Think of the volcanic activity as a vast super hot food blender, the different minerals that make up the granite are broken down and mixed evenly throughout the resulting material. This violent churning and tempestuous history creates a rock that is incredibly tight grained. The colour of the granite is dictated by the mineral content of the original lava.
The mixed composition of the granite means that generally there is usually only a small variation in colour or pattern compared for instance to marble.
The hardness and resistance to erosion and acidity are the the result of the granite being formed from microscopic plates of silica. Think of glass, think how hard and resistant to wear glass is. Well, granite is super-glass, microscopic glass slivers bonded by heat and layered for strength. It is wonderful to think, that when we are looking at a piece of polished granite we are seeing millions of years into the past, we are getting a glimpse at the very dawn of time!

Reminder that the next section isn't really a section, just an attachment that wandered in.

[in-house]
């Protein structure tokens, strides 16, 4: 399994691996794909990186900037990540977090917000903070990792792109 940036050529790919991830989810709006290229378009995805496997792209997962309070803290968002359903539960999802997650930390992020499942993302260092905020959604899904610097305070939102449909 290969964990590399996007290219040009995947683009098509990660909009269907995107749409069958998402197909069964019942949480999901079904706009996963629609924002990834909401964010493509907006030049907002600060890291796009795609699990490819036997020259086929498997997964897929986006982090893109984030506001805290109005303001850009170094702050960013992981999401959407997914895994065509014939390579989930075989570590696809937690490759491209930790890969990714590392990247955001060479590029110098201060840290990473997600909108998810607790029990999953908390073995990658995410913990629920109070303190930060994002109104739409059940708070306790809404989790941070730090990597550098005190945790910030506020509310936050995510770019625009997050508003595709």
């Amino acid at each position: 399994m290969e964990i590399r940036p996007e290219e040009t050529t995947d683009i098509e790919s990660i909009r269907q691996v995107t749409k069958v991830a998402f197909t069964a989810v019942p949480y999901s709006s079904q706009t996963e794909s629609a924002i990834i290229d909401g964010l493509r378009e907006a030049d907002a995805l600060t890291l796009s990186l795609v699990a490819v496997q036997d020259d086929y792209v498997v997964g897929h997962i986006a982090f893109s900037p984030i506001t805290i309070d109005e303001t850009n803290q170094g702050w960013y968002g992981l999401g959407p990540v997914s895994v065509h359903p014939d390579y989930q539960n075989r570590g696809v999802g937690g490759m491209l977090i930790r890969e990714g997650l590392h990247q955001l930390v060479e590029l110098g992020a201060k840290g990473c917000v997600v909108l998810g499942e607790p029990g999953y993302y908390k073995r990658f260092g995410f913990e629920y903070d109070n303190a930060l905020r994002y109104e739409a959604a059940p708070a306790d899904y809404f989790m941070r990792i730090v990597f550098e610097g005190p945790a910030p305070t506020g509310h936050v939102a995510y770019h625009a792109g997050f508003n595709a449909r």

Sedimentary stones:

Sedimentary stone is formed by the laying down and fossilisation of sea or lake bed sediments. Over the years layer after layer of sand, sediment and decaying organisms settle on the sea floor. Each layer captures traces of the environment of the time. Including mineral traces which dictate the colour of the final stone, dust and soot particles in the air and sediment washed down from the land. Even the shells and the hard parts of the bodies of marine organisms living in the sediment at the time time can make a significant contribution to the make-up of the stone.
This is why many sedimentary stones but not all, have fossilised seashells embedded in the material. These layed down sediments have been crushed and compressed by millions of years of geological activity.